If you love to be first, it is going to be really difficult to acknowledge anyone else as a valid authority in your life.

There is a severe consequence to this kind of attitude.

You cannot give away power and you ultimately cannot multiply your own leadership.

I believe that the first job of every leader is to raise up more leaders. But you cannot do that without empowering others. John goes on to note that Diotrephes also did not welcome the brothers, and even tried to prevent others within the body from doing so. Most likely these “brothers” were traveling teachers, fellow laborers who circulated through the early church, helping to build up the body of believers. This too was probably a threat to Diotrephes’ desire to be first.

Another consequence of the attitude of preeminence is that you are unable to partner.

If you cannot recognize the contribution of others then you cannot partner with them for the greater cause of Christ. Diotrephes could not recognize the authority of others. Nor could he welcome the worthy contributions of others.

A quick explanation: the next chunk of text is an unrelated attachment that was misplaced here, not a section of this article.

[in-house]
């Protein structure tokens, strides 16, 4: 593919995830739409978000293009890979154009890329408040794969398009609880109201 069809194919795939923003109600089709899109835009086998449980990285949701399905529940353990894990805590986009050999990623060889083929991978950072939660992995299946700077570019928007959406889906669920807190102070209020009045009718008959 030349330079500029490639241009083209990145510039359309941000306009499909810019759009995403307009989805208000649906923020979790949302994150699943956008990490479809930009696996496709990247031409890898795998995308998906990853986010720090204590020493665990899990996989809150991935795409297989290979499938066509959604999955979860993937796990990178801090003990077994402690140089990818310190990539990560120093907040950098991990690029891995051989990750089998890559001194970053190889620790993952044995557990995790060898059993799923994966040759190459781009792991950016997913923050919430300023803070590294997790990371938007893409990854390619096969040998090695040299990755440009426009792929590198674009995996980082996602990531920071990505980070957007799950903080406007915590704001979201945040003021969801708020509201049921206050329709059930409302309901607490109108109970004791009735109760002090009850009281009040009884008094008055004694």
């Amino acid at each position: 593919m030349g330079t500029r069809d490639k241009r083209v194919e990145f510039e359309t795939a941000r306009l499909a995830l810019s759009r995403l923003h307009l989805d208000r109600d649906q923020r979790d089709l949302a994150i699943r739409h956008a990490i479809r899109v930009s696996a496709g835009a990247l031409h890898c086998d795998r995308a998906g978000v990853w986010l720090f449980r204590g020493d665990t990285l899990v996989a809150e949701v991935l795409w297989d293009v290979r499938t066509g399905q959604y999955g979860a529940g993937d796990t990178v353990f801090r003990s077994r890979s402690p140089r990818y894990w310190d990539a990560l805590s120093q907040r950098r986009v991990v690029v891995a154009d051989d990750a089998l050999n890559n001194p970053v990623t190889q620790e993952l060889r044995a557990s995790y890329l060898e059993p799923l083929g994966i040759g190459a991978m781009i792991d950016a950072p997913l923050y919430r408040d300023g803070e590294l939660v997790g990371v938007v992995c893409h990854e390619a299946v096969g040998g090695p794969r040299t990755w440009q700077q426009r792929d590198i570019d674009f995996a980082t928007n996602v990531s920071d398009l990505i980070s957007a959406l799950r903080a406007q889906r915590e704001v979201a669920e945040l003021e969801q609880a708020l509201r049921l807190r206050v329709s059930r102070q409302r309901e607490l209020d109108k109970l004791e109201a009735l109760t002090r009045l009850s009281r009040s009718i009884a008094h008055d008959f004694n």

In contrast, John says that Demetrius “has a good reputation from everyone, and from the truth itself.” Demetrius seems to be held up as an example of a good leader to imitate. But who is this Demetrius? The only other reference we have in the New Testament of a man with this name is in Acts 19. The Demetrius described in the book of Acts was a silver smith who started a riot over the preaching of Paul in Ephesus. He did so because Paul threatened his business of idol making with his preaching of Jesus. We don’t know for sure if this is the same man. But John is most likely addressing this letter to the same general region geographically. If this is the same Demetrius then we have a picture of a radical transformation. The one who opposed Paul and caused a riot was now seen as a Christian leader with an outstanding reputation–one worthy of imitation.

Who do you want to be?

This is the only mention of Diotrephes in the Bible. This is not a legacy you should long for. We must realize that all authority is derived authority and submit our leadership to the lordship of Christ. That is the starting point. That position is what will allow us to honor and welcome others within the body of Christ. It is this attitude that will allow us to empower others and partner well.